Just as B2B distributors are structurally advantaged businesses, we believe vertically-integrated ecommerce businesses are advantaged because of the superior customer experience relative to offline competitors. Companies like Amazon, JD.com, and Carvana vertically integrate into owning inventory, warehousing, and last mile delivery to provide customers with a more convenient, quicker, and typically cheaper shopping experience than incumbents.
We’ve previously explored how Wayfair is following Amazon’s footsteps in the furniture industry through various primary research interviews, IP analysis articles, and an IP Investor Dialogue:
We recently interviewed a Former Deputy-CEO of IKEA Germany and France to explore how IKEA plans to shift from offline to omnichannel furniture retailing. This interview is the first in a series of research to understand the potential advantages and disadvantages of IKEA vs Wayfair’s vertical-integrated online model.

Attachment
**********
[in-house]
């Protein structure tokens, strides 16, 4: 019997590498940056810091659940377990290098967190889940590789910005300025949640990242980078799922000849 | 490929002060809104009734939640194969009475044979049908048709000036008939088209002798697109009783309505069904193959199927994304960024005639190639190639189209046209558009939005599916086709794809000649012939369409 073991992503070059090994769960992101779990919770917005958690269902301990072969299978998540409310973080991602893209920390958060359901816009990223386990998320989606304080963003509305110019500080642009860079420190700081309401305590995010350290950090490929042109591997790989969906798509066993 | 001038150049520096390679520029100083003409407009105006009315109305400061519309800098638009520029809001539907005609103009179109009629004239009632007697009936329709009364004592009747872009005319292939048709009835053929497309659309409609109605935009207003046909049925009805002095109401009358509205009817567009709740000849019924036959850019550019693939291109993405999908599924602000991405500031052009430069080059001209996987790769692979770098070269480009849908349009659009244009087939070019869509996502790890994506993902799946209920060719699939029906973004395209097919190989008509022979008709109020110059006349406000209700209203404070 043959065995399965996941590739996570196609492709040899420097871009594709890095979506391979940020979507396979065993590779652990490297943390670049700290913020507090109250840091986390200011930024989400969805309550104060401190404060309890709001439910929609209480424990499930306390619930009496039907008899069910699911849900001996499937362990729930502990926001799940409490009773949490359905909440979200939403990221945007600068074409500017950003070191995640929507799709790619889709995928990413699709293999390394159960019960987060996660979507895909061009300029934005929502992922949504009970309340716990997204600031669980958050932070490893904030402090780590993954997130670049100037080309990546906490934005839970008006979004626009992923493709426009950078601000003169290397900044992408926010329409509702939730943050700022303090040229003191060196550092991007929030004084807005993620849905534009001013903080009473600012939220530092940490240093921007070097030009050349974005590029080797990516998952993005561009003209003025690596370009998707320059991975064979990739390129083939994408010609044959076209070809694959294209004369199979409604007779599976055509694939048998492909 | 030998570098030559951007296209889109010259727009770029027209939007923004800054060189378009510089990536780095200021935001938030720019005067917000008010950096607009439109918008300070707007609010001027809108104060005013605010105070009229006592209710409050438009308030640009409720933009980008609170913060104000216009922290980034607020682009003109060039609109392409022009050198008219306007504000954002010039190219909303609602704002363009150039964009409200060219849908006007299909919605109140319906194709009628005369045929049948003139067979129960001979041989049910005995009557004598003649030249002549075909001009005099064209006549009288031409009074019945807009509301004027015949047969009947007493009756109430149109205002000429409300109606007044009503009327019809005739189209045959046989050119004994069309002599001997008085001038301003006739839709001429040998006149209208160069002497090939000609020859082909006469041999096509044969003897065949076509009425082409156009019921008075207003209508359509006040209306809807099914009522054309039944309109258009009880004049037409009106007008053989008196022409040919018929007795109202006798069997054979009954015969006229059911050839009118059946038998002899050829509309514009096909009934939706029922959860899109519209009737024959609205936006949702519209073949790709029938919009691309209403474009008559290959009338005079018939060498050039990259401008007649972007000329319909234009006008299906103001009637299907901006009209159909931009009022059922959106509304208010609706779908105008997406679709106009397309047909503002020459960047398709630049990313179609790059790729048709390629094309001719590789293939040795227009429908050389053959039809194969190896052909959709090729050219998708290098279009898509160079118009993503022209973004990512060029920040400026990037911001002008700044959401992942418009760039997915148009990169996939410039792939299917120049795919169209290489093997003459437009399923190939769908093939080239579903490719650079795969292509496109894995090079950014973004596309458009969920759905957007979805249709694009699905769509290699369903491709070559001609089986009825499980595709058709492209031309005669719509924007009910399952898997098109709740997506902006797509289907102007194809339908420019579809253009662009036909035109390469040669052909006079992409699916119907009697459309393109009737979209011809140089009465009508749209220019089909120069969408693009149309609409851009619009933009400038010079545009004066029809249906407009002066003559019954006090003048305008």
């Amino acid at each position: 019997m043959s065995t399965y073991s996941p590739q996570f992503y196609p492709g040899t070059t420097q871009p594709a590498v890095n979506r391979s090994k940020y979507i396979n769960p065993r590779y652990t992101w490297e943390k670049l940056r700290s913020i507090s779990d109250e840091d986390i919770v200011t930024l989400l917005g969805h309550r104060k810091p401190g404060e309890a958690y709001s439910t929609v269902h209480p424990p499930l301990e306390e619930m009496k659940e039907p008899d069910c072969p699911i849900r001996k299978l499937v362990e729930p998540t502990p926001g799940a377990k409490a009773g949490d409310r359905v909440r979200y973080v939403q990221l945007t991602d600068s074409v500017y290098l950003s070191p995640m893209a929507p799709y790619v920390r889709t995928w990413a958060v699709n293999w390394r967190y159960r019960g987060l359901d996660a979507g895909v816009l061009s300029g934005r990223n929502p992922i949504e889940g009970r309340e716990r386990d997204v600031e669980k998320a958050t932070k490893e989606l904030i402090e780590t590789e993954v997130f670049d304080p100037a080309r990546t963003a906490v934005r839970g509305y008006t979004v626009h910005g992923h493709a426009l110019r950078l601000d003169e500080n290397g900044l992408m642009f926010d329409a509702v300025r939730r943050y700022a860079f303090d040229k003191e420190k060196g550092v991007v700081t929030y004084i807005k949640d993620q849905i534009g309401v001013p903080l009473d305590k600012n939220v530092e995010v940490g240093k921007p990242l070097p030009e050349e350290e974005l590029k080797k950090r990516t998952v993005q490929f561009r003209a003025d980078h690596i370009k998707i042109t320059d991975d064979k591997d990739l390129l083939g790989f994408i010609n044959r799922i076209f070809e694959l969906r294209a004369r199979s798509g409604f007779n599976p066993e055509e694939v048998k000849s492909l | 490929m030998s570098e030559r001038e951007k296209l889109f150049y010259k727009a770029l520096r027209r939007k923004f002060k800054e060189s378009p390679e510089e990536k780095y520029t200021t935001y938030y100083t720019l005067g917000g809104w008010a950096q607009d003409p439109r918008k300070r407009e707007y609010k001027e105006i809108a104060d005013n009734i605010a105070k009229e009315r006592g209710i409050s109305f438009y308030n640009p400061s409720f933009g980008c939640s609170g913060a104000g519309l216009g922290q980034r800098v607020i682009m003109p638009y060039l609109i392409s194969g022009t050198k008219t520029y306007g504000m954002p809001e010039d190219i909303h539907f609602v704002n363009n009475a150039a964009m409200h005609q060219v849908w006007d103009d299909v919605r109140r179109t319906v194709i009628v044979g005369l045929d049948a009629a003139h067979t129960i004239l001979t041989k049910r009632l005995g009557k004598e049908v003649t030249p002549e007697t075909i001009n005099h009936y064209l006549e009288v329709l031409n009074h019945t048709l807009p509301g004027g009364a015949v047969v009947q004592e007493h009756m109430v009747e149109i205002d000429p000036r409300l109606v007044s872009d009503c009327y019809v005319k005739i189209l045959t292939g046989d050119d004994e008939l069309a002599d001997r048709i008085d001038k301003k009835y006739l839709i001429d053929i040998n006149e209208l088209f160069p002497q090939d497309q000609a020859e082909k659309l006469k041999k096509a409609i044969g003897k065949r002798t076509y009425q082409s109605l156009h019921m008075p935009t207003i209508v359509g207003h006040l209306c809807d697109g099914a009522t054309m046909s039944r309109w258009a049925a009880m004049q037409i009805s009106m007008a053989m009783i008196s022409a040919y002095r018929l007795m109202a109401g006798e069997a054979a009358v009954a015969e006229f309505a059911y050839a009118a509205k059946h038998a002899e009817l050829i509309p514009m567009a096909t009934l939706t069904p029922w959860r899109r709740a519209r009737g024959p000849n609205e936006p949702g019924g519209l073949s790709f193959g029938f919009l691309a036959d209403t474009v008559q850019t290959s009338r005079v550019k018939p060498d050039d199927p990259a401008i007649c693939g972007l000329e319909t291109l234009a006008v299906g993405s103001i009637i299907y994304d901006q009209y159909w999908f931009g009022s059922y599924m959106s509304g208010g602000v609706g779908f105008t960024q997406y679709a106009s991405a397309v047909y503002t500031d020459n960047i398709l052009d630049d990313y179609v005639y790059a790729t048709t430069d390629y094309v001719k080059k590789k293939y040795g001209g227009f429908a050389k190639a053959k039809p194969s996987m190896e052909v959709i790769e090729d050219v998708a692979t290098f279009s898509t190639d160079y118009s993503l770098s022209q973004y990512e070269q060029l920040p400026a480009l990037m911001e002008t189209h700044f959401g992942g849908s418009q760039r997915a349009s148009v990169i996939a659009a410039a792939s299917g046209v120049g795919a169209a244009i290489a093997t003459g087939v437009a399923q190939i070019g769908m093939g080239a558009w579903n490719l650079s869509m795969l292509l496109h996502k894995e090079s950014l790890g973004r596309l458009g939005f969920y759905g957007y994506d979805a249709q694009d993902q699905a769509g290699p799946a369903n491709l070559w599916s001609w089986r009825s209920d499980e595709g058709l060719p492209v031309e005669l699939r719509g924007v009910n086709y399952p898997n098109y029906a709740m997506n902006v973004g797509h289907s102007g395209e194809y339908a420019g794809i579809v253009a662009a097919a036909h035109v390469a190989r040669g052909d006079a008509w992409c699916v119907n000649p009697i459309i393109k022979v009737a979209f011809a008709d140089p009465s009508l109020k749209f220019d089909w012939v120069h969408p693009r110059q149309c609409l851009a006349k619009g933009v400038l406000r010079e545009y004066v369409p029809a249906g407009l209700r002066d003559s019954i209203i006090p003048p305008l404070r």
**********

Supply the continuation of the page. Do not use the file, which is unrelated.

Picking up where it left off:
Founded in 1937, IKEA is the largest furniture retailer globally. The company has 458 stores and generated over $46bn in retail sales last year, over 3x Wayfair’s revenue. IKEA runs a franchise model: Inter-IKEA owns the intellectual property, procurement, and manufacturing assets and licenses the IKEA concept to franchisees globally.
The INGKA Group is the largest franchisee and runs stores in Europe and the US which amounts to ~90% of IKEA's total retail sales. INGKA is also one of the biggest shopping center businesses globally with 52 centers in 15 countries.
IKEA’s historical retail strategy was simple: buy great shopping center assets, put IKEA as the anchor tenant, and add other great retailers to increase the traffic to IKEA stores.
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